I came across Hurricane Season by chance looking for some fresh basketball themed material. A solid cast headed by Forest Whitaker in the lead and with a unique premise; High school coach refuses to give up on his team after Hurricane Katrina decimates his community, uses the sport to unify it – it looked worth a shot. Of course, this is based on a true story and even though I’m sure some of the “facts” are tinkered slightly, it’s heart is certainly in the right place – some brief footage of the real coach and team before the closing credits is a nice touch too. The choice to show the characters significantly before the disaster (but not the hurricane itself) helps build a solid foundation that keeps you watching. That and Forest Whitaker.
The movie was good enough to say it actually feels criminally overlooked, having missed out on a theatrical release due to financial issues and landing on DVD a good year later. Filmed barely 3 years after the disaster in what appears to be on location (though if you told me it was a studio, I wouldn’t surprised), Hurricane Season is an impressive addition to a sports formula we all know and would have done well as an uplifting family cinema experience given the way it was shot and an excellent cast. Similar to Disney’s Glory Road in being a basketball movie with an agenda it’s worth watching because of the robust direction, keeping the basketball action in line with it’s message and not overshadowing it and not being to heavy handed with the emotion.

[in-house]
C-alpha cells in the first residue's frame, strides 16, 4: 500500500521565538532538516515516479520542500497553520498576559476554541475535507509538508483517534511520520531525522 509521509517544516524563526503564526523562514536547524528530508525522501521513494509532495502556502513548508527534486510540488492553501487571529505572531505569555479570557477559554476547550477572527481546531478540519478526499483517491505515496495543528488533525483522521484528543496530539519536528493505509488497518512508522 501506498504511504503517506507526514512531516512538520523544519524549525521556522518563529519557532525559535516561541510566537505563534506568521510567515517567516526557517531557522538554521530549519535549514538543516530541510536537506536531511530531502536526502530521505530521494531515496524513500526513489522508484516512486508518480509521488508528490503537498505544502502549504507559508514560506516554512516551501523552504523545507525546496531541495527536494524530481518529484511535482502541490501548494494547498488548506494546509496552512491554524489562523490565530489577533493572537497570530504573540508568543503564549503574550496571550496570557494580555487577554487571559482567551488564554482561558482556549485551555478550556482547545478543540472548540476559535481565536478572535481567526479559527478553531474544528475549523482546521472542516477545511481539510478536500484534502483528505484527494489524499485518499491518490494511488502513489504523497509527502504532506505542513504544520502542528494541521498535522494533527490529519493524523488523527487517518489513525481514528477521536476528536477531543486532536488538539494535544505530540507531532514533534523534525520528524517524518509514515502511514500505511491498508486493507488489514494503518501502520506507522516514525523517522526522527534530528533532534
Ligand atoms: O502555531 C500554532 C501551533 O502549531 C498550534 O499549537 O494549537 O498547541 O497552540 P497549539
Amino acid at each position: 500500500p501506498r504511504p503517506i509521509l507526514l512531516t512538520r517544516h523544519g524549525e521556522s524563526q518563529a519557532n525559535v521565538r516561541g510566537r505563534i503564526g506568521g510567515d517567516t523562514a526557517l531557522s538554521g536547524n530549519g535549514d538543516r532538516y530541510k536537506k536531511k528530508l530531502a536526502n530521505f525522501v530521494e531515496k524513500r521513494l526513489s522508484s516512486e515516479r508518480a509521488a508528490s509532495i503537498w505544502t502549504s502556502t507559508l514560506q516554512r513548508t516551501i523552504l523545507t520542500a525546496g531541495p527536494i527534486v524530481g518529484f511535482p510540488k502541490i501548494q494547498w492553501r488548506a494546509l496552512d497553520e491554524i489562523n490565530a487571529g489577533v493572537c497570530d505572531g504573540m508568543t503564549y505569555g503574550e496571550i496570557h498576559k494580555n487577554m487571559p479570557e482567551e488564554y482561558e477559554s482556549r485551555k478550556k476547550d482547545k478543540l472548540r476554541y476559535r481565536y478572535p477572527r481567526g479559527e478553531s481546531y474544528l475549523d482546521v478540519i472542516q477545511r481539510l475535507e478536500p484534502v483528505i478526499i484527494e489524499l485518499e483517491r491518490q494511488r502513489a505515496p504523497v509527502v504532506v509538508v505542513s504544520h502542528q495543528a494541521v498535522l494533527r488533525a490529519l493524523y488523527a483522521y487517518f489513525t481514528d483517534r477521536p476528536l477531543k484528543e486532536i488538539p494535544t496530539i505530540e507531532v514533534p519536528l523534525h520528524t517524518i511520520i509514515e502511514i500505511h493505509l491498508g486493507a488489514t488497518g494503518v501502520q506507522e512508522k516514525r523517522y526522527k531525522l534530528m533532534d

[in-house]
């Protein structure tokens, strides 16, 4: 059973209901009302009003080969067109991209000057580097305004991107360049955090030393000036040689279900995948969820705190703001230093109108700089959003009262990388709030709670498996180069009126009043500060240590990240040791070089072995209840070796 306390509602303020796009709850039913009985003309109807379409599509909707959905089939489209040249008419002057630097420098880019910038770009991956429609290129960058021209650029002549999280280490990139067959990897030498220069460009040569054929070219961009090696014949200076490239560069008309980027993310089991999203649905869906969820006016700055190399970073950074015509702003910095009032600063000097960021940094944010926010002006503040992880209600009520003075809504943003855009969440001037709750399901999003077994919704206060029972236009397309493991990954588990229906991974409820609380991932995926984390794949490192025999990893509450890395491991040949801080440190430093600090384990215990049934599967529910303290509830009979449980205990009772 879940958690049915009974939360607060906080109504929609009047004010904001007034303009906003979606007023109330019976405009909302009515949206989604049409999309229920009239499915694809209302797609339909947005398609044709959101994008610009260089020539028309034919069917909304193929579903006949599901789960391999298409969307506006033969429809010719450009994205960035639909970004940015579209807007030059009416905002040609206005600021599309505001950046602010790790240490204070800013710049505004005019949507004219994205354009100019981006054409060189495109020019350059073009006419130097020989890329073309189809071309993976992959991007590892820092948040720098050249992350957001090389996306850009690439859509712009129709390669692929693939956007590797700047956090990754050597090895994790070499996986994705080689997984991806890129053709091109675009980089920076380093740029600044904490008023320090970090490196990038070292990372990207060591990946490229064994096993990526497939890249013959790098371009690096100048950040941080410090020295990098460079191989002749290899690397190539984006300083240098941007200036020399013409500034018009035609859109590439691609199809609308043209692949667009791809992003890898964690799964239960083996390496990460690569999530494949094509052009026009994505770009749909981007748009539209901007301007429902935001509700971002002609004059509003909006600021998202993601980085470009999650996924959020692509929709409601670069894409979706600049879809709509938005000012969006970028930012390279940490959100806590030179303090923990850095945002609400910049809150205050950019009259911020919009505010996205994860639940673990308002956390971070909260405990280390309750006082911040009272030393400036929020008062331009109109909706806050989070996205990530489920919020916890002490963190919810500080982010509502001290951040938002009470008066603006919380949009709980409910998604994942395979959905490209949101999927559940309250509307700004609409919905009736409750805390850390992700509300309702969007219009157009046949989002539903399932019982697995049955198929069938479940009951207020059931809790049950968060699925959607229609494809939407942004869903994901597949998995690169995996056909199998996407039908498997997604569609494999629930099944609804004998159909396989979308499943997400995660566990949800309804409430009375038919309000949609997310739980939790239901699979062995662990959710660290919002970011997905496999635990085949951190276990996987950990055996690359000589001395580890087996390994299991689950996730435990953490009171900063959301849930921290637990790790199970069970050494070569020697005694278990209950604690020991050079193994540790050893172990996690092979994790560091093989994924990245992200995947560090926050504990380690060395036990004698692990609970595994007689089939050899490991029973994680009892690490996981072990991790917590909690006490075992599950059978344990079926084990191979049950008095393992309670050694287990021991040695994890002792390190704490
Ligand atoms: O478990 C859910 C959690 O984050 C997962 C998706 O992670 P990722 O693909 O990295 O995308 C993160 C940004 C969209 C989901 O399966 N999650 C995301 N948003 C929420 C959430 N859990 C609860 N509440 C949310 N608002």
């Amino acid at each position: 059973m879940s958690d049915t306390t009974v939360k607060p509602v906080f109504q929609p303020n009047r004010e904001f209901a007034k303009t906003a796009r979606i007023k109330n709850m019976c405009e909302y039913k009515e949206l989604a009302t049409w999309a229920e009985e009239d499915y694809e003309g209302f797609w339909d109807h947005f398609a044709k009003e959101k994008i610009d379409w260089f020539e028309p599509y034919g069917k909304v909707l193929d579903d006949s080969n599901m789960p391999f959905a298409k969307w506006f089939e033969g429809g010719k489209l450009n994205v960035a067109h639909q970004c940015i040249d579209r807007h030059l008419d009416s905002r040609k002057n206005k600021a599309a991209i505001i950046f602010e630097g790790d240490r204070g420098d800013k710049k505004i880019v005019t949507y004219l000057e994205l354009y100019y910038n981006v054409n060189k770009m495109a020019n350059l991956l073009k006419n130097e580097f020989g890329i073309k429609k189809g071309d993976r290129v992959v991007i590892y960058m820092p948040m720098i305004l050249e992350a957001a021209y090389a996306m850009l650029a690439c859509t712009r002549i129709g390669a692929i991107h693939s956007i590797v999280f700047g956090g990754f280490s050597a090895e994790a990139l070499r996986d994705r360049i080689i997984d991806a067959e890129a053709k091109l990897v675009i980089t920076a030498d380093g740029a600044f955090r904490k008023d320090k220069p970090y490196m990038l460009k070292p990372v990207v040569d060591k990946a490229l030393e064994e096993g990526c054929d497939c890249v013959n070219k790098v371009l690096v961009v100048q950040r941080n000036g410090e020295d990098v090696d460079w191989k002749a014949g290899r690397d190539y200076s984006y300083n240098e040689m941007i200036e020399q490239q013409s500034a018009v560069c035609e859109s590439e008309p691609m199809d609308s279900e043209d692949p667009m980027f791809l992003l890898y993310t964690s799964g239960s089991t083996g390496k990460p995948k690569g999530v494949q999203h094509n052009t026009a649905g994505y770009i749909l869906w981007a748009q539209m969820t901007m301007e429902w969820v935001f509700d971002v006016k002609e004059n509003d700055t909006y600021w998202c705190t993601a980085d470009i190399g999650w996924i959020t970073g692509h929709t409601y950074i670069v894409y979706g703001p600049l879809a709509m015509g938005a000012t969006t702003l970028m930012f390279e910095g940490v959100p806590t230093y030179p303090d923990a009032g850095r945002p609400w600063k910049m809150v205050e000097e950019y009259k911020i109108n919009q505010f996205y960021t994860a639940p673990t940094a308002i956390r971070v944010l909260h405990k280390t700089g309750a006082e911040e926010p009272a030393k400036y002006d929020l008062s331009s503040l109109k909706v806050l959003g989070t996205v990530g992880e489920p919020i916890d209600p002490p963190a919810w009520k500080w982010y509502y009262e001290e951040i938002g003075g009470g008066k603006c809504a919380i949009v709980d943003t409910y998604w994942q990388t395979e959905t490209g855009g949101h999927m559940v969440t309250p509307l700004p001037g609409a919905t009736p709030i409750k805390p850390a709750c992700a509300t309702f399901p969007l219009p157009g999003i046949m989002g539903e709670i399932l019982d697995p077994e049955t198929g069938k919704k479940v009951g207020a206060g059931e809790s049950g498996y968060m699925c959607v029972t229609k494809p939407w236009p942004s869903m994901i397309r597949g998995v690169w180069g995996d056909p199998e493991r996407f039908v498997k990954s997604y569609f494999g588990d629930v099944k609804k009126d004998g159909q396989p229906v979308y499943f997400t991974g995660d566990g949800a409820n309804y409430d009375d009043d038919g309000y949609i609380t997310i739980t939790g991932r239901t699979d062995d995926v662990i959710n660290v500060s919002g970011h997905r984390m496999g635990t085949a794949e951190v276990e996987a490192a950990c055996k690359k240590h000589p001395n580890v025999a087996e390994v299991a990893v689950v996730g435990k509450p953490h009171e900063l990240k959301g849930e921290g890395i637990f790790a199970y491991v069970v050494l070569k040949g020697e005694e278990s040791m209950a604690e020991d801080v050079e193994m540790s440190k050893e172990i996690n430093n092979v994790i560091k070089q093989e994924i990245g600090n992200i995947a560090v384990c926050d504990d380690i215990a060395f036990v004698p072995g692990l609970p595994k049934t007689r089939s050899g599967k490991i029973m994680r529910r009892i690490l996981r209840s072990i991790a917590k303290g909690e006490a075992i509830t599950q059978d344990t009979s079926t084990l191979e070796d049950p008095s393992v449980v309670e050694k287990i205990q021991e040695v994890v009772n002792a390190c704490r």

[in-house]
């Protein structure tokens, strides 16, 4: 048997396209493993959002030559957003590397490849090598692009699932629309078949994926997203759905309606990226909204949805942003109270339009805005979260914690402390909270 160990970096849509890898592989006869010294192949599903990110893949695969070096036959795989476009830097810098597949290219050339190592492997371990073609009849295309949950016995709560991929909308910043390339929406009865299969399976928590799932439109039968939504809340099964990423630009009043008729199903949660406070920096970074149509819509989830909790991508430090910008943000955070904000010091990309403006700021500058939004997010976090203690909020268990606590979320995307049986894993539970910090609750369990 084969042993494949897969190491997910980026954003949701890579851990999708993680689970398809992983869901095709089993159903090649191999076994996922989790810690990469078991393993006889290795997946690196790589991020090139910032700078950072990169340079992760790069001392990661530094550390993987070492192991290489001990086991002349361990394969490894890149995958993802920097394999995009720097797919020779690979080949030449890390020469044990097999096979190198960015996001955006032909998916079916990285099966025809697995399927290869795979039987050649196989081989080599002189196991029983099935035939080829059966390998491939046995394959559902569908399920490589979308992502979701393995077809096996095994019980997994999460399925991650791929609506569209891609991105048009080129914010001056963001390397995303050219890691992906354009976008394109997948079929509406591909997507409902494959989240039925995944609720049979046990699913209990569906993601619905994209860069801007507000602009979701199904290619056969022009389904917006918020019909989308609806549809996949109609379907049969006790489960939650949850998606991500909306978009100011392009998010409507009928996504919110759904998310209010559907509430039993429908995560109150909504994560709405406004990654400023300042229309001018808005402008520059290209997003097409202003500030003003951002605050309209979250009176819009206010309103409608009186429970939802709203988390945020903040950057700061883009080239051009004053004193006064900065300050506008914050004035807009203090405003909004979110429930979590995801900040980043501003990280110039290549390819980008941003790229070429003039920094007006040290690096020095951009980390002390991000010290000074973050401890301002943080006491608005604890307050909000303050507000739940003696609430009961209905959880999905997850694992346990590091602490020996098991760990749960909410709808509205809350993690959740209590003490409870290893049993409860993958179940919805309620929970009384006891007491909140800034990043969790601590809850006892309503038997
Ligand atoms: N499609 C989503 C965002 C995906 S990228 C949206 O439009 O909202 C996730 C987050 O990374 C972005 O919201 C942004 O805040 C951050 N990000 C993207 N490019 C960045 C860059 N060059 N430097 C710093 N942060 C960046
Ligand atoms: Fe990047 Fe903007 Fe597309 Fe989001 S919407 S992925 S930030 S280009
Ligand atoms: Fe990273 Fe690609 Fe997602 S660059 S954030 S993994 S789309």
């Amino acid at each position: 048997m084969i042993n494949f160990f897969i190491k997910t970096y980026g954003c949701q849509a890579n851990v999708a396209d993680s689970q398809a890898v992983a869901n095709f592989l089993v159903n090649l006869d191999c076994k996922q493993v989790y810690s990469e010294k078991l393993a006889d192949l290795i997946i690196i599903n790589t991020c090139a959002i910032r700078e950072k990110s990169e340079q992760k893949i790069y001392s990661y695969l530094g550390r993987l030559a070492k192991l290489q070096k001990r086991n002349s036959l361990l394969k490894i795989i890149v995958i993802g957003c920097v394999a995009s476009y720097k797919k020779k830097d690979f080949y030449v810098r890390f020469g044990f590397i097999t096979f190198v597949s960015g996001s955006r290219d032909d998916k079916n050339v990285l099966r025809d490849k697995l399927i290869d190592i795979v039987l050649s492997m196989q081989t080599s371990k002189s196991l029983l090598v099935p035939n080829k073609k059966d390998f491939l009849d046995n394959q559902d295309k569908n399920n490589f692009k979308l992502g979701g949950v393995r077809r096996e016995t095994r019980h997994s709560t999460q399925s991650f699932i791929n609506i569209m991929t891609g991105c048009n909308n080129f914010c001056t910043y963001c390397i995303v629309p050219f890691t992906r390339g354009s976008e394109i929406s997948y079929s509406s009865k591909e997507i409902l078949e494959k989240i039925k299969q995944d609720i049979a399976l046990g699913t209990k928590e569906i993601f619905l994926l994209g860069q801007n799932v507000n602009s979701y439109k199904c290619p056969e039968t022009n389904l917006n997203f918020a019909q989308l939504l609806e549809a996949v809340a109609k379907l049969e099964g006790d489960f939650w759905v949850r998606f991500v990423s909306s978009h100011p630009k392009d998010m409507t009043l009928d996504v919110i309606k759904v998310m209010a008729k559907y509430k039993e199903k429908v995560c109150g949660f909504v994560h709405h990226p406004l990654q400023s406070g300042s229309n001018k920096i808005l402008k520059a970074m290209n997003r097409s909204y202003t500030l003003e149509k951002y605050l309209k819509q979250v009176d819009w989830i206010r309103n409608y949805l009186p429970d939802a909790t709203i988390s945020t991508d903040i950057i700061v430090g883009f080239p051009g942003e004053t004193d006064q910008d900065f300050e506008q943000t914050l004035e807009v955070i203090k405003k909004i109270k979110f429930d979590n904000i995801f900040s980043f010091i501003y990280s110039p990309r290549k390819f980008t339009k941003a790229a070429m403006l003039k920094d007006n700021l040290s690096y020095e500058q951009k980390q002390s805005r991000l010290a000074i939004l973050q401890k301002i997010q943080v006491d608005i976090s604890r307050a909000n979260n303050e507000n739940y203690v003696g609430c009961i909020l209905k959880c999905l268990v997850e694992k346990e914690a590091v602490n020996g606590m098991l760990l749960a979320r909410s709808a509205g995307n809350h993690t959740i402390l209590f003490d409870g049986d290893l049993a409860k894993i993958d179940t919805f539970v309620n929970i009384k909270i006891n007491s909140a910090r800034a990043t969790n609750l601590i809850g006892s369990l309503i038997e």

Forest Whitaker plays the coach obsessed with his school team and keeping his community together. As usual, he is excellent and carries the movie alongside his wife, Taraji P. Henson. Worth mentioning are the young actors playing the team are also great with welcomed fresh faces. Mixing the team rebuilding and competing for the state championship with the struggle felt within the small community in the aftermath of Katrina, the film achieves a nice balance of sports drama and human triumph. A decent script helps that work and Whitaker’s predictably impending speech during the ‘big game’ towards the end will give you chills.
A unique, intense backdrop and fresh execution make Hurricane Season a worthy matinee for basketball fans and non-fans alike but it won’t redefine the genre and present anything we really haven’t seen before, but it is a shame it is not seen more as it is still better than most.